Last month Nanook ventured to Central America to paint for Mamutt in Mexico City. “Perdido en la Puesta del Sol,” or “Lost in the Sunset” draws upon the local history as well as the site. The former flour production factory Nanook painted this mural on is located in the very industry driven neighborhood of Camarones. Nanook speaks of the enmeshing of narratives, stating:
“About 15-20 years ago many of the factories closed and moved either outside of the city or out of the country. The neighborhood subsequently fell into decline. The parrot wing is representative of two things 1. The nickname for cocaine is parrot, while the neighborhood was losing industry many people began using and selling drugs. 2. The wing is also representative of the Quetzalcoatl, which had many meanings, but one of which was fertility and growth. It is attached to the corn and the woman squinting into the sun as a representation of growing past the loss of industry and ultimately the rebirth of the industry.”
While exploring the representation of local history, the artist continues his experimentation with portraiture and landscape. The juxtaposition is reminiscent of a mural he created last year for Living Walls Atlanta, which set two figures against a pastoral scene. As Nanook continues his nomadic lifestyle, the artist grows from the local experiences, leading viewers to imagine what the next amalgamation will be.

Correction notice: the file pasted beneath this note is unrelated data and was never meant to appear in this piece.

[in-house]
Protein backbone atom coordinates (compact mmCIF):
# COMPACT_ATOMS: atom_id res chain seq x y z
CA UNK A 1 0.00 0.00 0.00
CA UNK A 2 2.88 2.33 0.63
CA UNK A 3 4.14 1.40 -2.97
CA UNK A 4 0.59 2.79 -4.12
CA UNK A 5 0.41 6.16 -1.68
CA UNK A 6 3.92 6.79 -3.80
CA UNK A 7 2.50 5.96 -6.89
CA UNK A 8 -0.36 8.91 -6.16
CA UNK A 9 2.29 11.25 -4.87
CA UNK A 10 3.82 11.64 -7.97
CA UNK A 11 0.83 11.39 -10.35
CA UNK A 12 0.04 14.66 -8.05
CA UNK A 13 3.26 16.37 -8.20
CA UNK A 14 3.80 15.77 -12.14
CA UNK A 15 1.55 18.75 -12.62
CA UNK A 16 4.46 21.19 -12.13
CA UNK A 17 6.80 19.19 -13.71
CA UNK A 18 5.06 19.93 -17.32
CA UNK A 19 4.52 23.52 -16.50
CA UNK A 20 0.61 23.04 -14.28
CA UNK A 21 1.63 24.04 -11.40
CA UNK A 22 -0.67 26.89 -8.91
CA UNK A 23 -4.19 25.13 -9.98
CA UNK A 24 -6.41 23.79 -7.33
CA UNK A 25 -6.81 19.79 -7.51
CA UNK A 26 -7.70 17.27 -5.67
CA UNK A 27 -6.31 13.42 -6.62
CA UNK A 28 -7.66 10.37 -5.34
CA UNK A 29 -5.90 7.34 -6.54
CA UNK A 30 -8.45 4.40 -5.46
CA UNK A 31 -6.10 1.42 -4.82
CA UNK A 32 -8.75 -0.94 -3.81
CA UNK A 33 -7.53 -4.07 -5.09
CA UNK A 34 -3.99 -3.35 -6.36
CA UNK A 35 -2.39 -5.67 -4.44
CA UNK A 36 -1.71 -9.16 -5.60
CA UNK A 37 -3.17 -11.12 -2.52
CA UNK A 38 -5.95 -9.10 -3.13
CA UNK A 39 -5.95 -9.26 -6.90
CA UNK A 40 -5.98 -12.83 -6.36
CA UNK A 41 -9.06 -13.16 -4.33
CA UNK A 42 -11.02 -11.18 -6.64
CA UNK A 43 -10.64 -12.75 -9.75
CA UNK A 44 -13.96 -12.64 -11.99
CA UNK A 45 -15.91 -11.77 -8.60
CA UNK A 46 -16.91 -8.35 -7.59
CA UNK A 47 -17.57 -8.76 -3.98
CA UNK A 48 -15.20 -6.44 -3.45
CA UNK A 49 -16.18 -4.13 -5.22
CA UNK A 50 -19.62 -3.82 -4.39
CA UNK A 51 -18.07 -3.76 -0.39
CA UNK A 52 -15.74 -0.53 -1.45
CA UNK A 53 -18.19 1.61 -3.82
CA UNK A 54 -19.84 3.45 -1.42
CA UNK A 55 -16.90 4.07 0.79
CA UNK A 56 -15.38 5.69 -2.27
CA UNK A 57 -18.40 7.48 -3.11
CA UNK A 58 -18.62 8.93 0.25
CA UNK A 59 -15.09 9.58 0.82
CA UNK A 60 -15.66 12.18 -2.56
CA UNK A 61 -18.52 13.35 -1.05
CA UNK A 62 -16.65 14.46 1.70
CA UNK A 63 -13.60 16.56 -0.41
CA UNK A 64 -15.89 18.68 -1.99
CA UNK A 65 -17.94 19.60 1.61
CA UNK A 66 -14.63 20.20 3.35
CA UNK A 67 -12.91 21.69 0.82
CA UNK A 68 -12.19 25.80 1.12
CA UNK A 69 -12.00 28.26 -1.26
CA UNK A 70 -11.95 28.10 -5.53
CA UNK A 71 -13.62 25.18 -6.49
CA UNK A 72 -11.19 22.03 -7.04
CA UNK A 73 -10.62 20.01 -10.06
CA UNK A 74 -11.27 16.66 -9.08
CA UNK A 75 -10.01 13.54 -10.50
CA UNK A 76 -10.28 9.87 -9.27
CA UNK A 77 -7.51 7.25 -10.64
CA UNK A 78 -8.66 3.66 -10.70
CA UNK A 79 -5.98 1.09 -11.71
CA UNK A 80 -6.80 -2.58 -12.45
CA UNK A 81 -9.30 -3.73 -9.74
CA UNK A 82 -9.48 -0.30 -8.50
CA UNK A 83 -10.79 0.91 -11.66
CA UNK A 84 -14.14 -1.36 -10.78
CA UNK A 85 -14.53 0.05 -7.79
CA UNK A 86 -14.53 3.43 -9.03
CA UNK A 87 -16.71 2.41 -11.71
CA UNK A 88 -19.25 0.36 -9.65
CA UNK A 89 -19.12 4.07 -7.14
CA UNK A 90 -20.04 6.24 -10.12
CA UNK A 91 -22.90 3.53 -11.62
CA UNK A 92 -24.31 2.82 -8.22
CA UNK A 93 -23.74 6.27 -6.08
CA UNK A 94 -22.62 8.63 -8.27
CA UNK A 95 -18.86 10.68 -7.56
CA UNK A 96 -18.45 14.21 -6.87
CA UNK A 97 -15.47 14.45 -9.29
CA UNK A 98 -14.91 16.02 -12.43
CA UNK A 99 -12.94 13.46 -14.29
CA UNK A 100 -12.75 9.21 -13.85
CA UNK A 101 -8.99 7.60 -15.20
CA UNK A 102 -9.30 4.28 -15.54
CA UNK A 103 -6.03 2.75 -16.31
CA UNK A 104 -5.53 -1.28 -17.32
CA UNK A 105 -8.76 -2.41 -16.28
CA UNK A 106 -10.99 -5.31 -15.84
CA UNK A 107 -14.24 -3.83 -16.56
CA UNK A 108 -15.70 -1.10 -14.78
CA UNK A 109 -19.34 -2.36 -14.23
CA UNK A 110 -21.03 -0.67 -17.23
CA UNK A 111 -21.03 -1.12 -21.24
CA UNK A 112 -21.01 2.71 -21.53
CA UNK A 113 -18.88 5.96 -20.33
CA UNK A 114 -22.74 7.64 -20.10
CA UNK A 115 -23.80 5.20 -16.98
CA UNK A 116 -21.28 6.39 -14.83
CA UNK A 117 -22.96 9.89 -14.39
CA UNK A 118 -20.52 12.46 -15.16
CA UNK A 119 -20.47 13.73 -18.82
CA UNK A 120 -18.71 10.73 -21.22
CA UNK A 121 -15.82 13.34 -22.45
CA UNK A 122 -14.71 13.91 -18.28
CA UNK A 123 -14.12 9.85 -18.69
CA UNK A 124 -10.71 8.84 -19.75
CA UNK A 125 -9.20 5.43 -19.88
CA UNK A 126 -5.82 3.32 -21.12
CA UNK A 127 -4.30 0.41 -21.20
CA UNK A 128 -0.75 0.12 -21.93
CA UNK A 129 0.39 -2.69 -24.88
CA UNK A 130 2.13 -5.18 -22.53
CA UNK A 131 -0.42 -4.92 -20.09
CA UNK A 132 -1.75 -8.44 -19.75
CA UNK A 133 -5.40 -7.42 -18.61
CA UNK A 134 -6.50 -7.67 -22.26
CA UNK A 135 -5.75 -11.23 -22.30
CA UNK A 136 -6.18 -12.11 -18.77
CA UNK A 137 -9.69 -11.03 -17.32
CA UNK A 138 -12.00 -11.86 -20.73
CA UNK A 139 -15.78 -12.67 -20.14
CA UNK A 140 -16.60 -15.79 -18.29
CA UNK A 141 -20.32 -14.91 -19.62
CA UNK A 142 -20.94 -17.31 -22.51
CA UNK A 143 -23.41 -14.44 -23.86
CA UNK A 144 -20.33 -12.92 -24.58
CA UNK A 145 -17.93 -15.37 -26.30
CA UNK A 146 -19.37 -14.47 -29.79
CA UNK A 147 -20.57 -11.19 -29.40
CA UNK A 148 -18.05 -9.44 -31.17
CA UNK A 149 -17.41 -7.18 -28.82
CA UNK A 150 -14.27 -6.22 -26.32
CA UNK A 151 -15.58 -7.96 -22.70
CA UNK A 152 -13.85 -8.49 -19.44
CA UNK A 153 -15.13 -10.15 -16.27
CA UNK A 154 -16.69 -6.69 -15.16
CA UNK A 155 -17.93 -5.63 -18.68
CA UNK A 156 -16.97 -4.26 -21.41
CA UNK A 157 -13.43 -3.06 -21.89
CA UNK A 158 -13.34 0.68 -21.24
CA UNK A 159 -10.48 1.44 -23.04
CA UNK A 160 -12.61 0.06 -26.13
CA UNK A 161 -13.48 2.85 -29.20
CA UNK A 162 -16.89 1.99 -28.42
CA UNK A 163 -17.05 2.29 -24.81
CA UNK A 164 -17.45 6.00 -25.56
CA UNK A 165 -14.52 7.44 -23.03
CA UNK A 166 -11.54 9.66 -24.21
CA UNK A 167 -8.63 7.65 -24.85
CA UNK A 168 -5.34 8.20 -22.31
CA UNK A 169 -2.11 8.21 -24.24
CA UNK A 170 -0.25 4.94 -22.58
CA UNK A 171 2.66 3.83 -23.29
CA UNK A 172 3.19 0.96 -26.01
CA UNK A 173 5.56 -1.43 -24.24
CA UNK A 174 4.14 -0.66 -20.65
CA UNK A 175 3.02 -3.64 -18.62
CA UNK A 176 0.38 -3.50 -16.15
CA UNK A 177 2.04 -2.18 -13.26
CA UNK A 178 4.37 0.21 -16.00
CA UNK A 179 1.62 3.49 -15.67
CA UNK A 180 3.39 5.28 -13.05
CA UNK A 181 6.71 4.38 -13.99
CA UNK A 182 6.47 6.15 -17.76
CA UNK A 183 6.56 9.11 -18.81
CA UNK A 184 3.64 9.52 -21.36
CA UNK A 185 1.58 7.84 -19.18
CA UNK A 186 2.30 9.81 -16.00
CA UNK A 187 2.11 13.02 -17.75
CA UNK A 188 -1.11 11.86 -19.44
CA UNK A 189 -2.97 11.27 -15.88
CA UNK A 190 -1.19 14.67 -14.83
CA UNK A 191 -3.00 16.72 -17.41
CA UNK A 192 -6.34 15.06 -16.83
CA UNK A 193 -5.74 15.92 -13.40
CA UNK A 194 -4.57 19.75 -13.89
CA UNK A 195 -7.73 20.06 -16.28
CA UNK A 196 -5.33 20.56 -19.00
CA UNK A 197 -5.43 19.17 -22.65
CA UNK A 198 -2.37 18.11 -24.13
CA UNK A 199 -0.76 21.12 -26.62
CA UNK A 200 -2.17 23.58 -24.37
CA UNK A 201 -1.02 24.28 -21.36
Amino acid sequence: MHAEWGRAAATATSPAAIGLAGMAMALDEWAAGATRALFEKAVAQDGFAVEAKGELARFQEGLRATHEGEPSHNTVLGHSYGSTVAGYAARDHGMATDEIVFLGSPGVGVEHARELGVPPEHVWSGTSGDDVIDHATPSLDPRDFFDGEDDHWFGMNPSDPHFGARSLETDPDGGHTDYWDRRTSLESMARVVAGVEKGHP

Editor’s note: I tried to write about this fascinating project that just finished up in Baltimore, but for some reason I was unable. So, instead, I asked Nether to write about the project for Vandalog. Nether was one of the co-organizers, so instead of my guesswork and thoughts based on a few articles I had read, now we have a first-hand account of one of the more daring street art projects in recent memory: Wall Hunters’ “Slumlord Project”. – RJ Rushmore
Wall Hunters‘ “Slumlord Project” was a project that installed 17 pieces on dilapidated vacant houses that are owned by people we consider to be negligent property owners. The project was a collaborative venture between the newly-minted street artists’ nonprofit, Wall Hunters, and Slumlord Watch, a local blog that documents the city’s shameful and shockingly large stock of uninhabitable vacant homes. QR codes and text descriptions were pasted alongside the art. A cell phone app scan of these instantly unveiled ownership information on the guilty landowner by linking to the Baltimore Slumlord Watch website. The artists’ ephemeral work and the community reaction to it was recorded for a documentary being produced by the project’s third partners, filmmakers Tarek Turkey and Julia Pitch. The project’s goal was to catalyze a larger conversation on Baltimore’s vacancy issue–a conversation that includes the normally muted voices of those who live in the targeted neighborhoods, as well as politicians and the developers whose phone calls get answered by city hall.